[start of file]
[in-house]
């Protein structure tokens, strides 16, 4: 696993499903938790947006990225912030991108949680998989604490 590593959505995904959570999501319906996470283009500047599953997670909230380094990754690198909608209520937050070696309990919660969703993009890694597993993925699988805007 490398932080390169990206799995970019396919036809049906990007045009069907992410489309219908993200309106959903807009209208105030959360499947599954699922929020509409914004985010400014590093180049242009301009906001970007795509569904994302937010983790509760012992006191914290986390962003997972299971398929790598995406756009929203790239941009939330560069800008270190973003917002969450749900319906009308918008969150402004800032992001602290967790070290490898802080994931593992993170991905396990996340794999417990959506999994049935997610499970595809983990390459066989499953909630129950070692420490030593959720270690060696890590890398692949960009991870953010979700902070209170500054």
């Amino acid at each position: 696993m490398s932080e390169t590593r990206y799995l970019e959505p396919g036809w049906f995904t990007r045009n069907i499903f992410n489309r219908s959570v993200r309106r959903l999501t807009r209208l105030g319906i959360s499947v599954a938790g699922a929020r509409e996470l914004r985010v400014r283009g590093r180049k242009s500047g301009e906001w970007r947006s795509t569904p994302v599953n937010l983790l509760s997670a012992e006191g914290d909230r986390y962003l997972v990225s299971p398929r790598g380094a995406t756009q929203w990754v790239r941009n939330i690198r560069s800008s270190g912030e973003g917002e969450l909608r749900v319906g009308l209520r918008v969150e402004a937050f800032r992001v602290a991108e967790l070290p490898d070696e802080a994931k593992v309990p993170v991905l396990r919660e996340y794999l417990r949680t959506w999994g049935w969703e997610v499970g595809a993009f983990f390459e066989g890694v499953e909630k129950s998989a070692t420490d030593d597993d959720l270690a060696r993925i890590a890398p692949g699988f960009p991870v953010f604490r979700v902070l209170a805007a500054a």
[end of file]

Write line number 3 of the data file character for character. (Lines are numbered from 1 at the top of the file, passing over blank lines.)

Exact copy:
């Amino acid at each position: 696993m490398s932080e390169t590593r990206y799995l970019e959505p396919g036809w049906f995904t990007r045009n069907i499903f992410n489309r219908s959570v993200r309106r959903l999501t807009r209208l105030g319906i959360s499947v599954a938790g699922a929020r509409e996470l914004r985010v400014r283009g590093r180049k242009s500047g301009e906001w970007r947006s795509t569904p994302v599953n937010l983790l509760s997670a012992e006191g914290d909230r986390y962003l997972v990225s299971p398929r790598g380094a995406t756009q929203w990754v790239r941009n939330i690198r560069s800008s270190g912030e973003g917002e969450l909608r749900v319906g009308l209520r918008v969150e402004a937050f800032r992001v602290a991108e967790l070290p490898d070696e802080a994931k593992v309990p993170v991905l396990r919660e996340y794999l417990r949680t959506w999994g049935w969703e997610v499970g595809a993009f983990f390459e066989g890694v499953e909630k129950s998989a070692t420490d030593d597993d959720l270690a060696r993925i890590a890398p692949g699988f960009p991870v953010f604490r979700v902070l209170a805007a500054a």